Melbourne Metro releases plans for the new Domain Station that includes the wrong, now-abandoned, curb-side bike lane infrastructure.
Due to the Andrews Government dilly-dallying over the development of the St Kilda Road plans, Melbourne Metro Tunnel, faced with a looming deadline, was forced to fall back on the earlier, rejected concept.
In the lead up to the November 2018 state election, the Victorian Labor party announced that if they are re-elected they will build protected bike lanes in the middle of St Kilda Road from St Kilda Junction to the Arts precinct.
The Victorian Government announced that they will come good on an election promise to build bike lanes on St Kilda Road with $27 million committed in the 2019/20 budget.
Riders heading out of the city on St Kilda Road will benefit from an additional section of separated bike lane as far as the Shrine of Remembrance.
The St Kilda Road bike lane project has taken an unexpected turn with news this week that the bikes lanes will be along the kerbs for about a kilometre through the Anzac Station precinct.
Build separated and protected bike lanes on St Kilda Road
There are a number of ways that St Kilda Road can be fixed and separated bike lanes installed.
Bicycle Network supports a central safety zone which will see a fully separated bike lane down the centre of St Kilda Road, reserving the outer lanes for vehicles and off-peak car parking.
It is vital that the final solution separates bikes from cars, property entries, side streets and laneways. Mid-block median cut-throughs that allow drivers to switch between service lanes and centre lanes must be addressed.
St Kilda Road needs attractive, low risk facilities that the whole community can benefit from.
It’s been a long time coming, but separated bike lanes for St Kilda Road will commence as of this month.
The $30.5M project will completely remake the boulevard from Linlithgow Avenue at the Arts Centre to Charnwood Avenue south of St Kilda Junction.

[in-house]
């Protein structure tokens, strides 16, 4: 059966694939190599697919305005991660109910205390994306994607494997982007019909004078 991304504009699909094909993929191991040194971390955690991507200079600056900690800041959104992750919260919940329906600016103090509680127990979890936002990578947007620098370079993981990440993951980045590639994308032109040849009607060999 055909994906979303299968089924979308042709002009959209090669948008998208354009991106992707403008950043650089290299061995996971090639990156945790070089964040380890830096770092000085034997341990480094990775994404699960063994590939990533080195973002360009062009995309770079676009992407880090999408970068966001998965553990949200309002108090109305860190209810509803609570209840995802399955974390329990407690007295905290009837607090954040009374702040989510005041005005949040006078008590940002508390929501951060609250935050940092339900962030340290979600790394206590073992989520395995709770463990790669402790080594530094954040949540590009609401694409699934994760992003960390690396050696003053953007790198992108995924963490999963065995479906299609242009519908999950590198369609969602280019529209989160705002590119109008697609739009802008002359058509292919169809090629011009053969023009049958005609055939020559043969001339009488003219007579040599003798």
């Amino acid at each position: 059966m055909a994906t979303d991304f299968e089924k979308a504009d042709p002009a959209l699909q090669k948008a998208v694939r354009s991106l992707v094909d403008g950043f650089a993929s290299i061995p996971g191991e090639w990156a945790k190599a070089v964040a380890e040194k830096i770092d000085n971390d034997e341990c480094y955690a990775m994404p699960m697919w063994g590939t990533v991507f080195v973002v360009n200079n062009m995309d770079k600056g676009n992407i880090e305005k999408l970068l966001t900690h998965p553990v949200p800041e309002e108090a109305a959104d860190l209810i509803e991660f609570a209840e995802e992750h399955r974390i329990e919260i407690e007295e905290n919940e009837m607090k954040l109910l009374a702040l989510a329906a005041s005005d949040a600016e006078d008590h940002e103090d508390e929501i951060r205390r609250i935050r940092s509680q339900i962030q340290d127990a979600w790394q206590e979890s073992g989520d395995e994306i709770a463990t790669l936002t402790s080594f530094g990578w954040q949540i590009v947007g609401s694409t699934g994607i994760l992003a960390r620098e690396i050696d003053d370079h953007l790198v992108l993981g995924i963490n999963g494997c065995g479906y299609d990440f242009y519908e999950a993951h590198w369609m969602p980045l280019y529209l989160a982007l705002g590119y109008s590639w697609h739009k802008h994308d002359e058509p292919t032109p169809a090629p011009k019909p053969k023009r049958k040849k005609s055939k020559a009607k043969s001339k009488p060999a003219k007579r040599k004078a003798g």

It will deliver wide, separated lanes along the kerb in the service lanes on both sides of most of St Kilda Road, with additional bike priority at intersections.
The St Kilda Road Bike Lanes project will involve:
- building separated kerbside bike lanes with bike markings along St Kilda Road.
- installing coloured bike lane surfacing at conflict points, and bike boxes and bike lanterns at traffic light intersections to provide better visibility and priority movement for riders.
- modifying traffic signals to provide additional priority for riders.
- removing kerb outstands to allow for continuous bike lanes.
- resurfacing existing bike lanes to improve safety and comfort.
- construction of DDA-compliant pedestrian crossings at some key intersections.
After years of delay Melbourne’s most needed bike infrastructure project—separated bike lanes for St Kilda Road—gets rolling next week.
The St Kilda Road bike lane project has taken an unexpected turn with news this week that the bikes lanes will be along the kerbs...
The Victorian State Government today announced that they will come good on an election promise to build bike lanes on St Kilda Road with $27...
Protected bike lanes down the centre of St Kilda Road will become a reality if the Labor Party wins the election in November.